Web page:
After the meeting, send your lunch date a thank you card expressing your appreciation for his or her time and information.

Combine Skills & Interests You Already Have

You may know that you want to change careers, but you might not know exactly what you want to do yet. That is perfectly okay. To help yourself through this process, compose a couple of different lists.

First, write down a list of everything you are good at. Do not limit the list to things you are good at in the scope of work—write down everything. For example, if you are good at building things, place this skill on the list. If you are good at making people laugh, remembering obscure facts, teaching people how to do things or good at being a mom or a dad, write all of those talents down.

Once you have completed the first list, make a list of all of your interests. Again, do not discriminate. Write down all of your interests, from reading or writing, to fishing and golfing. Once you have both lists made up, cross examine them and combine them to produce possible new career choices. For example, if you are good at teaching people and are interested in baseball, you may find a job as a coach for a school or local organization.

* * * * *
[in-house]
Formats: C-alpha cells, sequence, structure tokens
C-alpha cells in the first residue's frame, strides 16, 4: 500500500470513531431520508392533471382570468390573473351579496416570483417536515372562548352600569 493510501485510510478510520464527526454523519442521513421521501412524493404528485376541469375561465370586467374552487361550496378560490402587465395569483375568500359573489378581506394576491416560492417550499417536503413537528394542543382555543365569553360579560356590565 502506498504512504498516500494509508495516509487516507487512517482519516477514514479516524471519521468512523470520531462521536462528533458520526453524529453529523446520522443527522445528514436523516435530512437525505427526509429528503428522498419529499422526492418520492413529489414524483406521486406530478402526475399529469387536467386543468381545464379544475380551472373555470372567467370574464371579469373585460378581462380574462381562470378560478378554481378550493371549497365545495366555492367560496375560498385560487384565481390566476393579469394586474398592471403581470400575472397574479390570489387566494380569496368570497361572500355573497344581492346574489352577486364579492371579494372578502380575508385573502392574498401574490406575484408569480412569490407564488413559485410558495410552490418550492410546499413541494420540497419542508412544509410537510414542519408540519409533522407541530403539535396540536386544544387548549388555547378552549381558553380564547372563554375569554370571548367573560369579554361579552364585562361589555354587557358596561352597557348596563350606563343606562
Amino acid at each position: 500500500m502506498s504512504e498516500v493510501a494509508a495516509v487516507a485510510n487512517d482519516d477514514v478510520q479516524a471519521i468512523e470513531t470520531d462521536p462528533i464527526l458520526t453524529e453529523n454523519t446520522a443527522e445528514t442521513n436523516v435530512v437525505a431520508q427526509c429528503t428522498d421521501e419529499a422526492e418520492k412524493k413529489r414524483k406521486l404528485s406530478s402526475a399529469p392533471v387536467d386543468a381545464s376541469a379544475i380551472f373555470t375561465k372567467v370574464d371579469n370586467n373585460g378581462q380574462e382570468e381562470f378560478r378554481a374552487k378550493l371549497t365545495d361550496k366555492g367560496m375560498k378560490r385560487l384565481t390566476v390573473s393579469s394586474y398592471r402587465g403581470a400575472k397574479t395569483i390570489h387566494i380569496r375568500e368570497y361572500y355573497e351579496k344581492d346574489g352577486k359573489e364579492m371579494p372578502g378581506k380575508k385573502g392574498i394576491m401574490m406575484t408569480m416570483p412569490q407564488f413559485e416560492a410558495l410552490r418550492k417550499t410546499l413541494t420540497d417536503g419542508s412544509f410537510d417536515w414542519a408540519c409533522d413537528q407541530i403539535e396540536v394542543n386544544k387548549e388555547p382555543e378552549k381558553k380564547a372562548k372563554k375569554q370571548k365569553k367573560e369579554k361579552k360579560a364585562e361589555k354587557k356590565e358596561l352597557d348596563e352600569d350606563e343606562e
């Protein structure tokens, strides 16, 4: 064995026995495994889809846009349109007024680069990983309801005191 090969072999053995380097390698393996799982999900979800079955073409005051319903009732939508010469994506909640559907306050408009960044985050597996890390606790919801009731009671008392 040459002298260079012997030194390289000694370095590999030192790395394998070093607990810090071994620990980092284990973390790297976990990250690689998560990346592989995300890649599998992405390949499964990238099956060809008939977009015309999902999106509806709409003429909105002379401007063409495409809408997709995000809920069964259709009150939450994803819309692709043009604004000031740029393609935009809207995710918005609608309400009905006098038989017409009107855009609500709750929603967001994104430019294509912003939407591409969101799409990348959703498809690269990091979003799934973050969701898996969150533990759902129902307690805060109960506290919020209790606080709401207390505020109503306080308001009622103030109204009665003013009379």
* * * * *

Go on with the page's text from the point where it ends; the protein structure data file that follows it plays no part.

Continue combining your skills and interests to produce new ideas for a possible new role. Write down all the possibilities and see where the exercise takes you. You just might come up with your dream job.

How to Leverage Your Existing Experience for a New Career

No matter what career field you are looking to break into, there are some job skills that are universal. When evaluating a new career path, consider both the soft and hard skills you already possess to see how you may already be prepared to take on a new role. Make a list of your current skills to build your self-confidence and help you evaluate your marketability as it relates to a new job.

Soft skills are personality traits you may possess that enhance your ability to endear yourself to employers. Examples of soft skills include critical thinking, leadership, listening, presenting, problem solving, selling, managing, cooperating and negotiation. What soft skills do you have? How have they improved over time and how do you use them in your current career? If you have honed your soft skills, they are easily transferrable and are welcome in virtually every work environment.

Where soft skills can come to a person naturally and require honing, hard skills are directly related to the tasks your job requires. Consider the hard skills you currently employ. Some of them, though specific, transfer nicely in a new role. Some examples of easily transferable hard skills include using certain software, such as a word processer or photo editing program, accounting, editing, project management or data analysis. Granted, your new field may not call for all of your hard skills, but you likely have a few you can use in your new job.

Related Article: How to Apply for Unemployment